A new study from the BC Centre for Excellence in HIV/AIDS (BC-CfE) shows highly active antiretroviral therapy (HAART) reduces new HIV diagnoses, deaths and HIV prevalence, suggesting that the made-in-Canada Treatment as Prevention strategy should be implemented across the country.
The study, published today in the online journal PLOS One, investigated patterns of new HIV diagnoses, HIV-related mortality and HAART use in Canada from 1995 to 2008. Analysis showed that for each 10 per cent increment in HAART coverage, the rate of new HIV diagnoses decreased by eight per cent in B.C., Ontario and Quebec — three provinces with the largest epidemics.
In B.C., the Treatment as Prevention strategy has led to the widespread expansion of HAART coverage. The total number of new HIV diagnoses in the province dropped during the period of the study from 682 in 1995 to 348 in 2008, and the decline continues, with 289 new HIV diagnoses in 2011.
B.C. has also averted more cases of HIV than Ontario and Quebec combined. Findings showed that in 2008, the province averted 10.33 cases of HIV per 100,000 population compared to 3.40 and 0.33 averted cases for Ontario and Quebec respectively. In other provinces HAART coverage is more limited, and the number of new HIV diagnoses per year has remained relatively unchanged, even increasing in some jurisdictions. B.C. is the only province to offer fully free HAART to all HIV infected individuals.
“The dramatic and sustained decrease in AIDS-related morbidity and mortality and new HIV infections in British Columbia reinforces Treatment as Prevention as a highly effective approach in the fight against HIV/AIDS,” said Dr. Julio Montaner, senior author of the study, director of the BC-CfE and head of the Division of AIDS in the Faculty of Medicine at the University of British Columbia. “The evidence is clear: the time is now for Canada’s leaders to take action and implement Treatment as Prevention as the national strategy in the fight against HIV/AIDS. To do anything less would be a failure in their duty to protect the health of all Canadians.”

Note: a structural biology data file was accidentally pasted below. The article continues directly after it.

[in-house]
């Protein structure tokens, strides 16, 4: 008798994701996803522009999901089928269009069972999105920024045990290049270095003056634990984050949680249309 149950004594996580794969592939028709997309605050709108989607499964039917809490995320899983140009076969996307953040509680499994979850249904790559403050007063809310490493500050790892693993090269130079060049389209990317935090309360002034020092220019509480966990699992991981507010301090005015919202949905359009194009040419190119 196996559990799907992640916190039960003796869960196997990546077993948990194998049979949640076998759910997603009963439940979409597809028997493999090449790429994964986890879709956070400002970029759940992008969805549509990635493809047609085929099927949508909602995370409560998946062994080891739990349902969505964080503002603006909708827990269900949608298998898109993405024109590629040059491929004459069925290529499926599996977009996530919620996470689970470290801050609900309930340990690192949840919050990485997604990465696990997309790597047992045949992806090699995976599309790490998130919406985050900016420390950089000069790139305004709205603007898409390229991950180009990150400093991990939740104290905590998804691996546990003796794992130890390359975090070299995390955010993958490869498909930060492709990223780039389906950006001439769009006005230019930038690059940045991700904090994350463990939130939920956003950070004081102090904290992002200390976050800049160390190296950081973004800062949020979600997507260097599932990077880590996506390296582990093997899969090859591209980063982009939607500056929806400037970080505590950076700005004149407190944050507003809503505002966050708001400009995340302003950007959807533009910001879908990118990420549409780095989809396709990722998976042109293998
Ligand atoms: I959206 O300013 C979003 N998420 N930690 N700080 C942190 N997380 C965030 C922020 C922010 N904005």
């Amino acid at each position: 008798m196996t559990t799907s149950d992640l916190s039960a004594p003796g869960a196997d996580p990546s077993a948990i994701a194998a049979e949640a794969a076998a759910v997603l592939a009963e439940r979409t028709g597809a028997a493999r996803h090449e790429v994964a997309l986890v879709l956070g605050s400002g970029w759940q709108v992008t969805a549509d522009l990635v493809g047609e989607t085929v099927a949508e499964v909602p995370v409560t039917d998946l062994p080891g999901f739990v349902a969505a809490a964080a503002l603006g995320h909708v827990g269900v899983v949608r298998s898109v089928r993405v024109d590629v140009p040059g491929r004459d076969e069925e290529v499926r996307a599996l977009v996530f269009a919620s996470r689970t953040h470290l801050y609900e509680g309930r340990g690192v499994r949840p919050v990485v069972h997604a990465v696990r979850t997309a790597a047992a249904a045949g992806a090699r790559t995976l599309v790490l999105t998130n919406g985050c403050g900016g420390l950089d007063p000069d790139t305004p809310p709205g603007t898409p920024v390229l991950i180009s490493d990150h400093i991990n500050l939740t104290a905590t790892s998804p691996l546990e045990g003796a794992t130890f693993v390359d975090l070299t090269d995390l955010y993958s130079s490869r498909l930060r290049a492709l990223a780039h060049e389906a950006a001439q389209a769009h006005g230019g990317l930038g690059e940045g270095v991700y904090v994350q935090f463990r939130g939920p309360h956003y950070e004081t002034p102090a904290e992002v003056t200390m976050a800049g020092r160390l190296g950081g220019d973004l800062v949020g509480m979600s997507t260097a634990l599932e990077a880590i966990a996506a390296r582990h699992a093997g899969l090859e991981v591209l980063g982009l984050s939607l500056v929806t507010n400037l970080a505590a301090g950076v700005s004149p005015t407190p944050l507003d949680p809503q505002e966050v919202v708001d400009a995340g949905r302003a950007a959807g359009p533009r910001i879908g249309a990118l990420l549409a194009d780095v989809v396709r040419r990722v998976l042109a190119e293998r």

Every year, 3,300 men and women in Canada are diagnosed with HIV infection and it is estimated that 65,000 Canadians are now living with HIV. Study findings show that this number could double within the next 15 years if the current rate of new infections continues and treatment is not expanded across Canada.
“This comprehensive study provides us with clear evidence that expanding Treatment as Prevention in the context of comprehensive harm reduction supports, is the best way forward to fight HIV/AIDS,” said Dr. Perry Kendall, provincial health officer for B.C. “We should take the lessons learned in British Columbia and apply them in other jurisdictions to maximize our ability to decrease morbidity, mortality and new HIV infections.”
The Prairies showed a four-fold increase in rates of new diagnoses over the course of the study period, driven by new infections in Saskatchewan, where each year on average, 200 new people are diagnosed with HIV infection. Manitoba has also demonstrated an increase in new diagnoses, from 51 in 1995 to 105 in 2009.